MedStar recovering from computer virus: 7 things to know

On March 28, MedStar Health, based in Columbia, Md., shut down its computer networks to halt the spread of malware that stopped certain users from logging into the system. The virus did not affect patient records or the health system's Cerner system, according to a MedCity News report.

Here are seven things to know about the cyberattack and the health system's response.

1. Cerner's solutions, including the MedConnect EHR, at the health system were taken offline as a precaution, according to the MedCity News report. The EHR is back online at some of the health system's locations.

2. During the system downtime, MedStar turned away some patients, according The Washington Post. The health system's IT was down across its 10 hospitals and more than 250 outpatient locations.

3. The hospital released a statement yesterday saying it was working to restore the majority of its IT systems. According to The Washington Post, hospital staff can view patient records but cannot update them. While the systems are down, MedStar is relying on paper documentation and backup systems.

4. There was speculation the attack was another ransomware incident, but MedStar does not indicate as such in its statement. The Washington Post reports a number of health system employees said they saw pop-up messages on their computers demanding payment in bitcoins, including one woman who said a pop-up ransom note demanded the equivalent of roughly $19,000. MedStar makes no mention of the nature of the virus.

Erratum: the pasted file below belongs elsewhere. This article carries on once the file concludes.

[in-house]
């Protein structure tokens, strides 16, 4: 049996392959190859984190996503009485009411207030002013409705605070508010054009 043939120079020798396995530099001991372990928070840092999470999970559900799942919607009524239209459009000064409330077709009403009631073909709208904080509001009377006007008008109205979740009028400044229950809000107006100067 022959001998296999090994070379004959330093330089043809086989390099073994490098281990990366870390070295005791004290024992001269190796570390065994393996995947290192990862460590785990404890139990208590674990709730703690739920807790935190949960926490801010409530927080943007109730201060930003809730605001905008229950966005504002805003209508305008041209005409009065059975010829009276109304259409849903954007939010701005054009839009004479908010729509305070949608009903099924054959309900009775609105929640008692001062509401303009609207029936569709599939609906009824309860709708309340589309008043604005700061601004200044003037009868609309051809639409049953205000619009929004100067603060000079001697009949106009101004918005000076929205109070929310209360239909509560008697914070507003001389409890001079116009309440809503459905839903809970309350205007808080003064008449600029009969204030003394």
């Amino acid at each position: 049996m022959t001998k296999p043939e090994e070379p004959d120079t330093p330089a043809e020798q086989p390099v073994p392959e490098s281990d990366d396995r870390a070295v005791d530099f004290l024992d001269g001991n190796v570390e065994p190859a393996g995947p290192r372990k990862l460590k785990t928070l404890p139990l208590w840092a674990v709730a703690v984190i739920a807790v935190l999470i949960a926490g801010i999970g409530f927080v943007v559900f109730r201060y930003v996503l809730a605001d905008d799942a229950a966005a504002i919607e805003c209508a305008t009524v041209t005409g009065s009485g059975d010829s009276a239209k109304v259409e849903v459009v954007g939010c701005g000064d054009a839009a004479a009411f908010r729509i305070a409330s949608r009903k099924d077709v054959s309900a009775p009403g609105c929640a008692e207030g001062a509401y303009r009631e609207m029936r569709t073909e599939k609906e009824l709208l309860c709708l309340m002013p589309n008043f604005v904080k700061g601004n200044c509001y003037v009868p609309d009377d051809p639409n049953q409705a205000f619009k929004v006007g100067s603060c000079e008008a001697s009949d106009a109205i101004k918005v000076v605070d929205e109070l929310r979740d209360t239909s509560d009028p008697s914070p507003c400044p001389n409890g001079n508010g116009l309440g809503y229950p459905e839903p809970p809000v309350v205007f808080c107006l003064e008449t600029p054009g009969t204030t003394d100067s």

5. "Despite the challenges affecting MedStar Health's IT systems, the quality and safety of our patients remains our highest priority, which has not waned throughout this experience. Fortunately, the core ways in which we deliver patient care cannot be altered, manipulated or harmed by malicious attempts to disrupt the services we provide," said Stephen R.T. Evans, MD, executive vice president of medical affairs and CMO of MedStar Health in the prepared statement.

6. Though hospital spokespeople denied the incident impacted patient safety, The Washington Post included anonymous quotes from clinical staff members saying otherwise. Two nurses commented on the "chaotic" environment caused by the downed IT systems, while a physician indicated the situation affected patient safety, according to the report.

7. The FBI is investigating the malware attack.

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